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Challenges in Nation Building

Challenges in Nation Building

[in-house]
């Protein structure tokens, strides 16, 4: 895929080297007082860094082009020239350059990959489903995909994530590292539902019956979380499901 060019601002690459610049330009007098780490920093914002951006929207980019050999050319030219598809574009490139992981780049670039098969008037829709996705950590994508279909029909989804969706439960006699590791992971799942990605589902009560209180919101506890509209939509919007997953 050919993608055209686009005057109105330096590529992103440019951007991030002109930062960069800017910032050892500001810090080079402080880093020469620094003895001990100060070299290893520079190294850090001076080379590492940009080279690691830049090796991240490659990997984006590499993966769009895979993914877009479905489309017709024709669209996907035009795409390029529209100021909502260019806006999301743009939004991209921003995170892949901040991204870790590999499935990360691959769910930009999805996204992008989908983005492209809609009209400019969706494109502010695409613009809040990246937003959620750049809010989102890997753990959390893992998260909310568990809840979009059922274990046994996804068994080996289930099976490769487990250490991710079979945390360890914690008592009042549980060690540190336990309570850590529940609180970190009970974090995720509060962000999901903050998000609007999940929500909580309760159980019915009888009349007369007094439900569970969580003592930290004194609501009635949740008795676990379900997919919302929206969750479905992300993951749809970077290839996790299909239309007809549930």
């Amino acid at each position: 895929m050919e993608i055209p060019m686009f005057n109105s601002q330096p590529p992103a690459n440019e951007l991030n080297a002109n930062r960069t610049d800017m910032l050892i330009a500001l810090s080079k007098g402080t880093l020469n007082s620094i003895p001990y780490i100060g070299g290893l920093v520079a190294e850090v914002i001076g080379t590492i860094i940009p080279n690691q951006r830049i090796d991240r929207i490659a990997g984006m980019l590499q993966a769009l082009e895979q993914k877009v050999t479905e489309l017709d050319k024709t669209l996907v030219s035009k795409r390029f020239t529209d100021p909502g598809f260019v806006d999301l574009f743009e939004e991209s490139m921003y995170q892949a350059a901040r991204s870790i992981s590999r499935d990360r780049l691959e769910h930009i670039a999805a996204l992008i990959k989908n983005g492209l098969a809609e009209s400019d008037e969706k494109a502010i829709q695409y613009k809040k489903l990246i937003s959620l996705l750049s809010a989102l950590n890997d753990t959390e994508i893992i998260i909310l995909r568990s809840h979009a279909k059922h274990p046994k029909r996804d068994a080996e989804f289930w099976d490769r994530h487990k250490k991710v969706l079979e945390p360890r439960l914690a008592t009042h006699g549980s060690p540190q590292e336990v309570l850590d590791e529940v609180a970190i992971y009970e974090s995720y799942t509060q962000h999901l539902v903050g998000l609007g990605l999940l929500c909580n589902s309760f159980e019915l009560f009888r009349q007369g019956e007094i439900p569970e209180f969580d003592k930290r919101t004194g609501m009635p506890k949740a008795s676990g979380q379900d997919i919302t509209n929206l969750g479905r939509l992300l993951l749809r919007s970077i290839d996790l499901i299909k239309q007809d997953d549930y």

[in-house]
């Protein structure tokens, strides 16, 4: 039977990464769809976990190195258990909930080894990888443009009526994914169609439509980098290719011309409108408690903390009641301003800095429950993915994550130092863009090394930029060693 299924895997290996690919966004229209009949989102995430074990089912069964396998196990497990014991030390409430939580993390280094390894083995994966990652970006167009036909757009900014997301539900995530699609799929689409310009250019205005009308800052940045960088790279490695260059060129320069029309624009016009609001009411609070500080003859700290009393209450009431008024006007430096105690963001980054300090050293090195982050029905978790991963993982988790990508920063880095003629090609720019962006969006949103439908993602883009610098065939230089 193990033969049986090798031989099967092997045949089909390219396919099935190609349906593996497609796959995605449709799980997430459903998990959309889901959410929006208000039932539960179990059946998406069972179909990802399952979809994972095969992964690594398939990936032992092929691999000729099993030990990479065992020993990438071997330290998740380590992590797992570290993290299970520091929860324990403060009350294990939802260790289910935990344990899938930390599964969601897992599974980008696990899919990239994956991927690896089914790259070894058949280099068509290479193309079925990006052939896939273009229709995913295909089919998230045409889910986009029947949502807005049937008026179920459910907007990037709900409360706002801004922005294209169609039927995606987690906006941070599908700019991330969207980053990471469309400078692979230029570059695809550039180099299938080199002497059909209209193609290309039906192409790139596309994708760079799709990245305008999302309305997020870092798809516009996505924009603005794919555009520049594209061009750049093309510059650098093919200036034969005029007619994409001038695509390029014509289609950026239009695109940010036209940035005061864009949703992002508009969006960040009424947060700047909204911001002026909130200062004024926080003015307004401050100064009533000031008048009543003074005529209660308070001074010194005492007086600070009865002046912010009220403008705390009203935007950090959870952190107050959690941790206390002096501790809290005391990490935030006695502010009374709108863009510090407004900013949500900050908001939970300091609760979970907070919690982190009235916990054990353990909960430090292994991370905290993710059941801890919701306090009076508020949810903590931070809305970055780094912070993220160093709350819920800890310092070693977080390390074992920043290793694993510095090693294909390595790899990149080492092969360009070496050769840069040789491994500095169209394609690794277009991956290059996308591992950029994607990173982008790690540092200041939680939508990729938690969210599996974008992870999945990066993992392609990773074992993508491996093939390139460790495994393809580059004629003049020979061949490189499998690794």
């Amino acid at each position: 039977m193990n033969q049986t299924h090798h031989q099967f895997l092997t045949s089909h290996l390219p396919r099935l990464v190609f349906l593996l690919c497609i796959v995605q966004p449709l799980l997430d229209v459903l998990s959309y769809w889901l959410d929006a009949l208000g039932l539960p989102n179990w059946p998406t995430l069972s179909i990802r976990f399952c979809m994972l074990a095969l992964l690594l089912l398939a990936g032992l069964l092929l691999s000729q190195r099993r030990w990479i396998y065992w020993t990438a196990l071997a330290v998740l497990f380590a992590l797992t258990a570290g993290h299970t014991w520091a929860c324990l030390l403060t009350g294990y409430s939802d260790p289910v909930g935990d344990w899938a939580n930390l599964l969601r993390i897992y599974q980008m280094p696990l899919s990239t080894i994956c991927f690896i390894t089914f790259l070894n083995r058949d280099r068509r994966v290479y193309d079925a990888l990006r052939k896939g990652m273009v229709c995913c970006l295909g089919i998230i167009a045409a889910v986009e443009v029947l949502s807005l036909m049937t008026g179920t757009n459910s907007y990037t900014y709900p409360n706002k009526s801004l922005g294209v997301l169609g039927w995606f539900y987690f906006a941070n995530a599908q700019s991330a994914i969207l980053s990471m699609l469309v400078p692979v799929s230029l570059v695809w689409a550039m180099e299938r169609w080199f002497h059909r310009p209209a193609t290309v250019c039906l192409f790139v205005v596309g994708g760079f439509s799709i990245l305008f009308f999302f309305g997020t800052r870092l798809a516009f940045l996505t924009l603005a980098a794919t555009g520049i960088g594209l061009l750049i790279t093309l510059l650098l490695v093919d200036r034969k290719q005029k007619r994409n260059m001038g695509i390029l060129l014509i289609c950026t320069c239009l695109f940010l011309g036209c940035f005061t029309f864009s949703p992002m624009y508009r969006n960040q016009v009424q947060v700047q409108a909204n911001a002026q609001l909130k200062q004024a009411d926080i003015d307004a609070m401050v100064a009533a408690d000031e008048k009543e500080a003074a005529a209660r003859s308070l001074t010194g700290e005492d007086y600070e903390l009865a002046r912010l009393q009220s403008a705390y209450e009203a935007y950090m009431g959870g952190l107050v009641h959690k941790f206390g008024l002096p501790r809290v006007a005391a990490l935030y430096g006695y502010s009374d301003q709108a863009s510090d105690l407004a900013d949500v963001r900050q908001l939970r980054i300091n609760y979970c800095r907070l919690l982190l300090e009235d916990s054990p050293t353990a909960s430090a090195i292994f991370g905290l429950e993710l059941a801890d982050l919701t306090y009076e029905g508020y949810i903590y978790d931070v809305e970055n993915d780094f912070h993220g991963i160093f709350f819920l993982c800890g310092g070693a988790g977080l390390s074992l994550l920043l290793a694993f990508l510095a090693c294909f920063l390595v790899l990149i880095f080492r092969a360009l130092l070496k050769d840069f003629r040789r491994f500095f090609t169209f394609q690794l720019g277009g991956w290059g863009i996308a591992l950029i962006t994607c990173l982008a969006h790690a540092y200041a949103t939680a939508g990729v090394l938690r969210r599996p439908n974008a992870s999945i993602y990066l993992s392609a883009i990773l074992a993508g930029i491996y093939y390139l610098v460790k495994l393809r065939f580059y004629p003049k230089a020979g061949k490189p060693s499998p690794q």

This video was recorded at MIT World Series: Nobel Laureate Speakers. At times humorous and other times defiant, José Ramos-Horta describes nurturing the 21st century's first sovereign state through its formative years. The journey of East Timor from brutal Indonesian rule to fragile self-governance has involved Ramos-Horta in conflict and debate from the halls of the U.N. to the smallest villages of this tiny Southeast Asian island. He describes the scene in 2002, after two years of UN-supervised transition, when Indonesia handed off a nation it had governed by force for decades: "A human calamity -- close to 200 thousand people lost their lives." Another 200 thousand were forcibly displaced into West Timor. As it departed "in anger and frustration," Indonesia's military orchestrated the destruction of the nation's cities, roads, schools and clinics. "The economy was at a standstill," says Ramos-Horta. "We received barely a sketch of a state, a skeleton." The challenge of rebuilding East Timor is all the more daunting given "the psychological-emotional trauma of 24 years of violence." There are bitter disputes involving how to conduct a national process of reconciliation. Western ambassadors recently called on Ramos-Horta, "representatives of two countries most notorious…for providing weapons and the red carpet treatment to the dictatorship of Indonesia." They advocated establishing an international tribunal to pursue crimes against humanity during Indonesian rule. Says Ramos-Horta, "Had I been in a bad mood, I would have said, 'Excuse me, the two of you are lecturing me on human rights and justice?'" Despite warnings from the U.N. that "lack of justice encourages impunity," he believes East Timor must travel its own path toward reconciliation. If East Timor set up such a tribunal, "Who would it start with -- Indonesia or the U.S., which provided weapons to Suharto, or Australia, or all of them at once?" He states, "If you pursue justice at any cost without being sensitive to the challenges and complexities on the ground, you undermine the incipient nation, democracy and justice." Today, when Ramos-Horta travels in the countryside, people don't want to discuss security and unity. Recounts Ramos-Horta, "They joke with me: 'Mr. President, we really like your road to peace, but we prefer a road to our village.'" He's now focused on providing his people with such essentials as clean water and electricity, and shoring up the nation's fragile social and economic institutions. "Let's put all the past behind us. Look after the victims, the wounded, in their minds, bodies and souls, build a country that is deserving of so much sacrifice. Chasing the ghosts of the past leads us nowhere," says Ramos-Horta.


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